Many CMS scholars globally rely on conferences and journals like Tamara Journal for Critical Organization Studies, ephemera: theory and politics in organization, Culture and Organization, or Organization: the critical journal of organization, theory and society for their affiliations.

Controversy and debate[edit]

Major points of debate have focused on CMS's relationship with more orthodox forms of Marxism, on the nature and purposes of CMS critique, on questions of inclusion and exclusion (Fournier and Grey 2000), on the possibilities of social transformation from within business schools (Parker 2002), and on the development of alternative models of globalisation.

One trend in CMS has seen the incorporation of autonomist Marxist theory, first introduced to the English-speaking world by the work of Michael Hardt and Antonio Negri (2000). New CMS scholars using these theories have interests in proposing alternative non-capitalist forms of organizing work and life - often built around the notion of collective responsibility for the commons. Other developments include engagements with post-colonial theory and critical race theory to investigate the way management and business schools contribute to what Cedric Robinson (1983) has called "racial capitalism". Recent critical works have referred to Bourdieusian theory (structuralist constructivism)[4][5] to point to the risks of elitism[6][7] and social inequality,[8] particularly in management education. Michael Loughlin of Manchester Metropolitan University has discussed aspects of management theory as "pseudo-science".[9]

Wider impatience with market-managerial forms of organization occur commonly enough outside the business school, from anti-corporate protests to popular-media presentations of managers. CMS attempts to articulate these voices within the business school, and to provide ways of thinking beyond current dominant theories and practices of organizations.


  1. ^ Engwall, L. 2004. The Americanization of Nordic management education. Journal of Management Inquiry, 13: 109–117.
  2. ^ Perriton, L. & Reynolds, M. 2004: Critical Management Education From Pedagogy of Possibility to Pedagogy of Refusal? Management Learning 35, 61-77
  3. ^ "Research themes". 2020-09-07. Retrieved 2022-05-22.
  4. ^ Bourdieu, P., & Passeron, J. C. 1977. Reproduction in education, society and culture. London: Sage.
  5. ^ Bourdieu, P. 2005. The social structures of the economy. Cambridge: Polity Press.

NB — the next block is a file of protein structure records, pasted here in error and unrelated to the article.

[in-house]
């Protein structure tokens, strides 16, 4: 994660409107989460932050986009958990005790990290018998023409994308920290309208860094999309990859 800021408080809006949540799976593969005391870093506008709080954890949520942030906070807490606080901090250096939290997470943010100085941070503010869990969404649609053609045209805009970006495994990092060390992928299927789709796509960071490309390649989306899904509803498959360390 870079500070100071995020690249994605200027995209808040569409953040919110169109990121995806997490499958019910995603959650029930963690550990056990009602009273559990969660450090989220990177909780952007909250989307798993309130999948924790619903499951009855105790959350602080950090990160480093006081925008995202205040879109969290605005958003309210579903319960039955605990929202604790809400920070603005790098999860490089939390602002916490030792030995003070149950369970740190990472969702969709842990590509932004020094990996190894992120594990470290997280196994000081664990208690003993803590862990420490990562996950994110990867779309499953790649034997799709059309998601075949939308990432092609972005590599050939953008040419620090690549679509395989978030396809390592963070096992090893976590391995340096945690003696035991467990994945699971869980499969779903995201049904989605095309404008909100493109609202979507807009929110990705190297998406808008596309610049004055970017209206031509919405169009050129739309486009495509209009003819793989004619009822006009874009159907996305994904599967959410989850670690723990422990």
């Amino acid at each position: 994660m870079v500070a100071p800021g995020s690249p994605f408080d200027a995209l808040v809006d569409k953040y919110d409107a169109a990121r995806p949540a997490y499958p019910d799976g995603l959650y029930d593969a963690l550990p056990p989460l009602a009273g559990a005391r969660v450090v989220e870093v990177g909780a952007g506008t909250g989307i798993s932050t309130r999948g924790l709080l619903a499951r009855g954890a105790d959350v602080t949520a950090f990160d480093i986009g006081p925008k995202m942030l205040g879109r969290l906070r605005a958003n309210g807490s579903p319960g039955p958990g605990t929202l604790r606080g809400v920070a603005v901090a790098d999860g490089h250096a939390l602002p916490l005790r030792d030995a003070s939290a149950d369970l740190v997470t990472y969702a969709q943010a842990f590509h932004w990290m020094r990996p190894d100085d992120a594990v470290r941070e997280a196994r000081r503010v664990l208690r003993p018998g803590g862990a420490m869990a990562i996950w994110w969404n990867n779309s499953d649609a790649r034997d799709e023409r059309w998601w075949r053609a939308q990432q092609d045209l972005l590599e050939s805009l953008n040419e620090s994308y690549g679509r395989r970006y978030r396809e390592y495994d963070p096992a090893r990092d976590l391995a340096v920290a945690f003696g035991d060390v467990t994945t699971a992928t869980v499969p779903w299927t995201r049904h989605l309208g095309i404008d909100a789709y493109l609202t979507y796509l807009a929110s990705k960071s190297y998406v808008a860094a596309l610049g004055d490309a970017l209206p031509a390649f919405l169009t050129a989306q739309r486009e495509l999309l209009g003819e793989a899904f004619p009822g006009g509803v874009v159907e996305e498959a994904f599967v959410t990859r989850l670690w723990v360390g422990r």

6. ^ Vaara, E., & Faÿ, E. 2011. How can a Bourdieusian perspective aid analysis of MBA education? Academy of Management Learning and Education, 10: 27–39.
  7. ^ Vaara, E., & Faÿ, E. 2012. Reproduction and change on the global scale: A Bourdieusian perspective on management education. Journal of Management Studies, 49: 1023–1051.
  8. ^ Lueg, K., & Lueg, R. 2015. Why do students choose English as a medium of instruction? A Bourdieusian perspective on the study strategies of non-native English speakers. Academy of Management Learning and Education, 14: 5-30.
  9. ^ For example: Loughlin, Michael (2002). "4. The pseudo-science of management". Ethics, management, and mythology: Rational decision making for health service professionals. Radcliffe Series. Abingdon: Radcliffe Medical Press. pp. 77–91. ISBN 9781857755749. Retrieved 2016-04-19. In addition to the claim that 'quality' is somehow foundational to evaluation, such that to improve a service means to increase or improve its quality, we have seen that a key claim of management theory is that there are 'basic organisational criteria' common to all complex organisations (Berwick 1993, IHSM 1993, Laffel and Blumenthal 1993, Peters 1992). The existence of these common organisational criteria provides the basis for the claim that management is a science, a specific discipline with its own distinctive methods and principles, such that theories developed for the manufacturing sector [...] can meaningfully be applied to the project of improving such radically different practices as healthcare and education. [...] Books like The Textbook of Total Quality have as much claim to the title of a work of 'science' as Malleus Maleficarum.
  • Alvesson, M and Willmott, H (eds) (1992) Critical Management Studies. London: Sage.
  • Alvesson, M and Willmott, H (eds) (2003) Studying Management Critically. London: Sage.
  • Braverman, H (1974) Labor and Monopoly Capital: The Degradation of Work in the Twentieth Century. New York: Monthly Review Press.
  • Fournier, V and Grey, C (2000) 'At the Critical Moment'. Human Relations.
  • Parker, M (2002) Against Management: Organisation in the Age of Managerialism. Oxford: Polity. ISBN 0-7456-2926-1.
  • Grey, C. and Willmott, H.C. (2005), Critical Management Studies: A Reader, Oxford University Press